|Blazing Star Borer Moth
The time of day that moths are active can be affected by the temperature, humidity, precipitation, wind, and the phases of the moon.
This moth has a wingspan that measures from 31 to 36 mm (to 1 1/2 inches). There are two forms; one with white spots on the forewing, and one without. The unspotted form has dull brown front wings, a grayish body, and pale gray hind wings.
Habitat and behavior:
The blazing star borer moth, as its name suggests, is dependent upon the blazing star plant (Liatris spicata, Liatris pychnostachya, and Liatris aspera) to survive. The blazing star is a prairie plant that grows in mesic soil.
The female moth lays eggs in the fall in the soil near the Liatris plants. The larvae hatch in spring, make their way to the stem base of the Liatris, and bore into it to feed. In late summer, the larvae burrow into the soil to pupate (undergo metamorphosis to the pupal stage). They remain there for about a month. The adults emerge from late August or early September to October. These moths are usually active very late in the evengins.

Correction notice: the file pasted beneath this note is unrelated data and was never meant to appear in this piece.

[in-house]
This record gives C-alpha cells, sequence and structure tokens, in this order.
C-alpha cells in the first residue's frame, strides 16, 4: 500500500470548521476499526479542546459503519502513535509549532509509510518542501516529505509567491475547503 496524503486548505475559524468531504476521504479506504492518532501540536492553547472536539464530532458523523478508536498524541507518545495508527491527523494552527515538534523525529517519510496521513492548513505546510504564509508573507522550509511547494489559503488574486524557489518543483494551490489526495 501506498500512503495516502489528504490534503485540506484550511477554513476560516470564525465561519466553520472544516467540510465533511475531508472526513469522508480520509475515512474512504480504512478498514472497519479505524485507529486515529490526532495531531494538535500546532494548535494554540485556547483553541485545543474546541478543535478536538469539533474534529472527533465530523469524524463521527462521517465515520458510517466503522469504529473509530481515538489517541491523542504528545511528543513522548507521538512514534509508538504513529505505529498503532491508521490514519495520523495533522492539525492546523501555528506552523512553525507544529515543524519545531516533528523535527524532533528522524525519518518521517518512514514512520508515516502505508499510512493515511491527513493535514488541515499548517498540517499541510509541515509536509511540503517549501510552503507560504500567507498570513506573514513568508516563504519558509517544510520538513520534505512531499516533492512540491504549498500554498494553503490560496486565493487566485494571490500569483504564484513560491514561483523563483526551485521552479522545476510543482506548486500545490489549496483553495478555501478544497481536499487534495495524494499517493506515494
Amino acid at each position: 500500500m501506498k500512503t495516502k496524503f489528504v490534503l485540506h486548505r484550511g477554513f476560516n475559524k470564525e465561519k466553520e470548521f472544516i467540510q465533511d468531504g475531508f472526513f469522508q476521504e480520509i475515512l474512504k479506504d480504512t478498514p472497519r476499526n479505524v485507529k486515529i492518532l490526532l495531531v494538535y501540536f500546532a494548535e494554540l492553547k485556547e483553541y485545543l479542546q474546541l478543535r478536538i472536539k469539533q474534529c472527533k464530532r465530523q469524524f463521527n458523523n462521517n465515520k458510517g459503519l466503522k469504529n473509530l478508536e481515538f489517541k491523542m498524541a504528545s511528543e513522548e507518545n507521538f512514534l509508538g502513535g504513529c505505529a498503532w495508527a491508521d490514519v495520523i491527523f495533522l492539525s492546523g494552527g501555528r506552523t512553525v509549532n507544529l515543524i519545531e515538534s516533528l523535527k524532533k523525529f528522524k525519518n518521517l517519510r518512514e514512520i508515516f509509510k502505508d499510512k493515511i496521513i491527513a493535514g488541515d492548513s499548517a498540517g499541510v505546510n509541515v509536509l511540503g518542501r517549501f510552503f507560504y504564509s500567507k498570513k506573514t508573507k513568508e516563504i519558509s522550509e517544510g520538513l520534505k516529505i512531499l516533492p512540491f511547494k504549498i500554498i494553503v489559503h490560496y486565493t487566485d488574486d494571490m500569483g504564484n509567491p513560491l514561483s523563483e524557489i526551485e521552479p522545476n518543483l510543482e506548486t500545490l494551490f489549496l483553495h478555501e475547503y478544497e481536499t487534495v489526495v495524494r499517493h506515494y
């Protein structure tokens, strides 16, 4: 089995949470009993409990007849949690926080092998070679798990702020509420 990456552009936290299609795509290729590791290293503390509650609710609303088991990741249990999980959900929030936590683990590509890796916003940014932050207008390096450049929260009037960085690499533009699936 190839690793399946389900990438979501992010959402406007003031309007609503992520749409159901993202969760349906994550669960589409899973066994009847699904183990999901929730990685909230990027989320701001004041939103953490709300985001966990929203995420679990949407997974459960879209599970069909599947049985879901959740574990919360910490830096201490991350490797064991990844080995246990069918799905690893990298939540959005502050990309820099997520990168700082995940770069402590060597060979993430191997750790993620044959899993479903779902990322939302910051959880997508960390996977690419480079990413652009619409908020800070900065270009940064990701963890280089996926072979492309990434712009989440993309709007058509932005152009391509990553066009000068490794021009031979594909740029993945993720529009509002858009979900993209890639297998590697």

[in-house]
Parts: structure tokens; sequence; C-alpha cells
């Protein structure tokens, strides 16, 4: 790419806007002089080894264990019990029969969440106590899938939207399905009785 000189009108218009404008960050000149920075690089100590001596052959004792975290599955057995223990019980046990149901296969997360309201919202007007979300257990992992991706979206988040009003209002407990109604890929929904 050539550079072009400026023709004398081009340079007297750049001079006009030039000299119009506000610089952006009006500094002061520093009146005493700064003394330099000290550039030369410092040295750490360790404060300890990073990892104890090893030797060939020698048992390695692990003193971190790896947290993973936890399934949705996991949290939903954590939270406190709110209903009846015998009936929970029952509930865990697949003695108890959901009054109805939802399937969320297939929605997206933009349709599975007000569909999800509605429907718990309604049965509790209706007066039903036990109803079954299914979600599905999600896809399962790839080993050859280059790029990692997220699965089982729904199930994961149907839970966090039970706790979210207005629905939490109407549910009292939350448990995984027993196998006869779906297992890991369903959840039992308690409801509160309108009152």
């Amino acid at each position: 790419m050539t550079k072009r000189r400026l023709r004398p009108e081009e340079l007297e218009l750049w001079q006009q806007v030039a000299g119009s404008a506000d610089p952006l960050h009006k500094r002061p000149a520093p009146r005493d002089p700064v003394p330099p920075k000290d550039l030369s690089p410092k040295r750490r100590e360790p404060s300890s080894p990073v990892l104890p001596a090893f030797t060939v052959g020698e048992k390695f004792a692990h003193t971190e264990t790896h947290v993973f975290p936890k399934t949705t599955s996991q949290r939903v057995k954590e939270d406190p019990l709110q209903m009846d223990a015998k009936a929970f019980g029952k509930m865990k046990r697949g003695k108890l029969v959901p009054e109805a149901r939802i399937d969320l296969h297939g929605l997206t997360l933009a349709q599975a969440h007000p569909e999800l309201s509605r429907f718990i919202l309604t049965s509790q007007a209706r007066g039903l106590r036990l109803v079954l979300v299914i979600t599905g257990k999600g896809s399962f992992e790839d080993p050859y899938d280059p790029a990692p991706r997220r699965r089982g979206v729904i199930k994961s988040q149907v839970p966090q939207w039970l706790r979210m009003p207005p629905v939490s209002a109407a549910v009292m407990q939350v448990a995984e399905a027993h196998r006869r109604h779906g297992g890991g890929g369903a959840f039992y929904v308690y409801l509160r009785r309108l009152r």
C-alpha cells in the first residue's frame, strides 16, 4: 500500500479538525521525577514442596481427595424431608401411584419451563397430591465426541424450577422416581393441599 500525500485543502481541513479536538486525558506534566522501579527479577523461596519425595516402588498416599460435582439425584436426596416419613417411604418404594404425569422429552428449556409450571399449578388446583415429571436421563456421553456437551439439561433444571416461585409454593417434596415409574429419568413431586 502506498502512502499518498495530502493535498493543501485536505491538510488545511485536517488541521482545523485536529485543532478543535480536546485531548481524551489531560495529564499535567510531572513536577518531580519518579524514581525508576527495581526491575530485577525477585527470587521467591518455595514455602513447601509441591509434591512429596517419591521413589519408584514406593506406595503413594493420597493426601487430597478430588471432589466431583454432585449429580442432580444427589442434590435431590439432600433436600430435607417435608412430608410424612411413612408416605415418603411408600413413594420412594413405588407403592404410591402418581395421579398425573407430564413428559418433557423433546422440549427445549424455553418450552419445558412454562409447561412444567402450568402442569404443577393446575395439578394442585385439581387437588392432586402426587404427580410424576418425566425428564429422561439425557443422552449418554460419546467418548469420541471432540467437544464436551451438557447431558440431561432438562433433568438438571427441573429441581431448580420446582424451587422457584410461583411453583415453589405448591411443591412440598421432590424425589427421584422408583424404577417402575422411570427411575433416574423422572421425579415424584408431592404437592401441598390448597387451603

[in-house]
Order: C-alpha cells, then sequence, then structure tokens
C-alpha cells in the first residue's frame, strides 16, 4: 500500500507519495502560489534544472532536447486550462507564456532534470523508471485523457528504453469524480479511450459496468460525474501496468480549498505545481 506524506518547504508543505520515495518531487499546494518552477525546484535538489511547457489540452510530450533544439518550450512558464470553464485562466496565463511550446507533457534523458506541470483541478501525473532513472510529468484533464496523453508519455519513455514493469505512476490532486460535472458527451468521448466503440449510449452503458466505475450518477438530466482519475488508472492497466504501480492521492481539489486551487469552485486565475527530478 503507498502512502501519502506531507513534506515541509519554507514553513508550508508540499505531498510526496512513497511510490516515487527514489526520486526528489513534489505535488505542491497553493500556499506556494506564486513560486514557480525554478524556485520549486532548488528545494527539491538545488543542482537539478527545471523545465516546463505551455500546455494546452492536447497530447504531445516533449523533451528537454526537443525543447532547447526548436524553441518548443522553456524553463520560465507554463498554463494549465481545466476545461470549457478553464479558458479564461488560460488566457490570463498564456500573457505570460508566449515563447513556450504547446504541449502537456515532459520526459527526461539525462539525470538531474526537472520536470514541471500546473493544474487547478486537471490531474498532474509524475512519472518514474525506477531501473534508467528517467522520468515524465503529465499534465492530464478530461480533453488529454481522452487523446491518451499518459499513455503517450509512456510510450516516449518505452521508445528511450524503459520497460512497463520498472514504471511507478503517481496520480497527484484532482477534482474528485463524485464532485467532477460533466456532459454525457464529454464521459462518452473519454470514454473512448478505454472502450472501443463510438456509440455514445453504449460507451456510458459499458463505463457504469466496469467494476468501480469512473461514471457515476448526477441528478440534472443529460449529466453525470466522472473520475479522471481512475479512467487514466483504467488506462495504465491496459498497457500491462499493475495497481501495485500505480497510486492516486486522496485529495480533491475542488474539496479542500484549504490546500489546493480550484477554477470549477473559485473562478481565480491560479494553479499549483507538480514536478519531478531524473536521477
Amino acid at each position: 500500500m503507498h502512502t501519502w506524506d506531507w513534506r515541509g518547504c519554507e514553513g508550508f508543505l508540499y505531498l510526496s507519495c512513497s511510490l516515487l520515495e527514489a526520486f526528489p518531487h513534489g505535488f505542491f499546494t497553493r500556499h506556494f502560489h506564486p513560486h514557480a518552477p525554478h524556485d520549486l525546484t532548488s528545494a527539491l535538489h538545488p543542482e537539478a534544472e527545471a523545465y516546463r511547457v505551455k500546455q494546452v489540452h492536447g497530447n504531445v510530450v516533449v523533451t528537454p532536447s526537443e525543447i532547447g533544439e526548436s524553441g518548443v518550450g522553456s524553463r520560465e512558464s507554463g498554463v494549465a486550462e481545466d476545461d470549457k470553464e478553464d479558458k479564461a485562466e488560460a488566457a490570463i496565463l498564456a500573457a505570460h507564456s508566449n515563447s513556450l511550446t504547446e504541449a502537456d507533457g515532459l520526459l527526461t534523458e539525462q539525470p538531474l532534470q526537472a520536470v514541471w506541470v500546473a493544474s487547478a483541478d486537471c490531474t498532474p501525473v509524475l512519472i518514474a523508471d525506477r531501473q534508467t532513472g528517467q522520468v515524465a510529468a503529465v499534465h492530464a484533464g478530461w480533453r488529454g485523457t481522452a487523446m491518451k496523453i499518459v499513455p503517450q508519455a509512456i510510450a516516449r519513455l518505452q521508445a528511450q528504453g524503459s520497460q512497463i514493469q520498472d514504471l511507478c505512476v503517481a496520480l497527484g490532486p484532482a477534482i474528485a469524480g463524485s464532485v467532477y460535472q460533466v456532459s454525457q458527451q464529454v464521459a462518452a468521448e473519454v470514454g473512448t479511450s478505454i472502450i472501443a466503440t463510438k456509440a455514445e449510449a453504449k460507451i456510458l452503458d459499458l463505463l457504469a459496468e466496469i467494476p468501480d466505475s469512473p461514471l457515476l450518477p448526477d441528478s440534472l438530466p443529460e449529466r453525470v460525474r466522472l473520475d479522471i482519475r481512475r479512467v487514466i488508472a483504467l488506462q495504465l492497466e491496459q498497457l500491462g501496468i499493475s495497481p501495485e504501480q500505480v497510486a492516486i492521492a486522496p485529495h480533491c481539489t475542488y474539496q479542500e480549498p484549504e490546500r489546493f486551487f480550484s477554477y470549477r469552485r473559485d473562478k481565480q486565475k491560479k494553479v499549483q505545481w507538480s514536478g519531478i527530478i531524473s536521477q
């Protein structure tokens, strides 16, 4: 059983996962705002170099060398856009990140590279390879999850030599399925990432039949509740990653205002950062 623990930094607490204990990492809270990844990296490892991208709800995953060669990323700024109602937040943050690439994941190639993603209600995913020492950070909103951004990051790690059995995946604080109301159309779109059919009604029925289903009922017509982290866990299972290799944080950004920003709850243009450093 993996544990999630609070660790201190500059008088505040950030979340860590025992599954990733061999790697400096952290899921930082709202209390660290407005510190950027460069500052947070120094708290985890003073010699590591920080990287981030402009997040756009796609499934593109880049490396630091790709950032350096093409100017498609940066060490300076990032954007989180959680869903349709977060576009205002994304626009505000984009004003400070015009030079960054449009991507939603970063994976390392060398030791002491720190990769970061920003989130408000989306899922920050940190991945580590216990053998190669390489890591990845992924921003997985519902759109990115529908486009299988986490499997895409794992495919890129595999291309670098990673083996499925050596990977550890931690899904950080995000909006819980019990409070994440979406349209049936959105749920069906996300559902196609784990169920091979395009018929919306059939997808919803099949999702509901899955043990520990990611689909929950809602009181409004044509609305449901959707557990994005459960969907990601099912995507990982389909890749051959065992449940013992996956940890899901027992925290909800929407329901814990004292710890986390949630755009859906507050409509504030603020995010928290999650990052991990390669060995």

The larva feeds in the inner stem and root base of the blazing star (Liatris sp) by boring a hole at the base of the stem.
Natural enemies of Papaipema beeriana include rodents, skunks, woodpeckers, and parasitic flies and wasps.
Distribution and status:
Papaipema beeriana is found on prairies in the Chicago area and on prairie remnants in other parts of Illinois. It is listed as of special concern or endangered in several midwestern states. It has decreased in number because of loss of habitat.